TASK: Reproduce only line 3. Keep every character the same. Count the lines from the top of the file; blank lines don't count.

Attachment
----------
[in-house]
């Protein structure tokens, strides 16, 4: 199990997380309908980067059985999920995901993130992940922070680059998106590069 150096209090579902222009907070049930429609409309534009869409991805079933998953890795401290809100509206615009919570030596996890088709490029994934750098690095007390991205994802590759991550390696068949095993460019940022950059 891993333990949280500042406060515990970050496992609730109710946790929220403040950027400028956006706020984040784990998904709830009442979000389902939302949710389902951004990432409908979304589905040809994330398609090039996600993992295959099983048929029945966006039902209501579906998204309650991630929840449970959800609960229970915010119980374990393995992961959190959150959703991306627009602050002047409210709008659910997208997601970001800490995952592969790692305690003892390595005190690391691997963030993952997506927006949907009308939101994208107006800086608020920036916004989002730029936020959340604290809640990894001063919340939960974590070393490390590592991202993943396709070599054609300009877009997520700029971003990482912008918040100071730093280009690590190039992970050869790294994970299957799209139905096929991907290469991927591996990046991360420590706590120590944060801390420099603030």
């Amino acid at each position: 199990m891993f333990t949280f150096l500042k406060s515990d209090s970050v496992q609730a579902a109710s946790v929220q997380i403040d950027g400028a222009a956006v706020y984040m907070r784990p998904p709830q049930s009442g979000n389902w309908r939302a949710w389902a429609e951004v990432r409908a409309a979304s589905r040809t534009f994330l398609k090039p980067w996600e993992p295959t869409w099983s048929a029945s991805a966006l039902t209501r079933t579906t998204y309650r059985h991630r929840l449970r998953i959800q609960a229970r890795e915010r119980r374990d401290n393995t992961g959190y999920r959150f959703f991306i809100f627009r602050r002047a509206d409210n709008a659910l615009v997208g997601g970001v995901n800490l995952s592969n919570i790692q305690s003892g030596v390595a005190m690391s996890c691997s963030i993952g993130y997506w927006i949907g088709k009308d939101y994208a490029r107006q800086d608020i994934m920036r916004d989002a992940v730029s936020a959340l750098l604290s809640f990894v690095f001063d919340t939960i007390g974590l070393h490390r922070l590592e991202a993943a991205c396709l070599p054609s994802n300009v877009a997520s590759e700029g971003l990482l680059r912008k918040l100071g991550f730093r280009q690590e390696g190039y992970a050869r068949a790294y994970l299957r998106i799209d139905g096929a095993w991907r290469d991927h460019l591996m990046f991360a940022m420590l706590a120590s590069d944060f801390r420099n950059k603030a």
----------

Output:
């Amino acid at each position: 199990m891993f333990t949280f150096l500042k406060s515990d209090s970050v496992q609730a579902a109710s946790v929220q997380i403040d950027g400028a222009a956006v706020y984040m907070r784990p998904p709830q049930s009442g979000n389902w309908r939302a949710w389902a429609e951004v990432r409908a409309a979304s589905r040809t534009f994330l398609k090039p980067w996600e993992p295959t869409w099983s048929a029945s991805a966006l039902t209501r079933t579906t998204y309650r059985h991630r929840l449970r998953i959800q609960a229970r890795e915010r119980r374990d401290n393995t992961g959190y999920r959150f959703f991306i809100f627009r602050r002047a509206d409210n709008a659910l615009v997208g997601g970001v995901n800490l995952s592969n919570i790692q305690s003892g030596v390595a005190m690391s996890c691997s963030i993952g993130y997506w927006i949907g088709k009308d939101y994208a490029r107006q800086d608020i994934m920036r916004d989002a992940v730029s936020a959340l750098l604290s809640f990894v690095f001063d919340t939960i007390g974590l070393h490390r922070l590592e991202a993943a991205c396709l070599p054609s994802n300009v877009a997520s590759e700029g971003l990482l680059r912008k918040l100071g991550f730093r280009q690590e390696g190039y992970a050869r068949a790294y994970l299957r998106i799209d139905g096929a095993w991907r290469d991927h460019l591996m990046f991360a940022m420590l706590a120590s590069d944060f801390r420099n950059k603030a």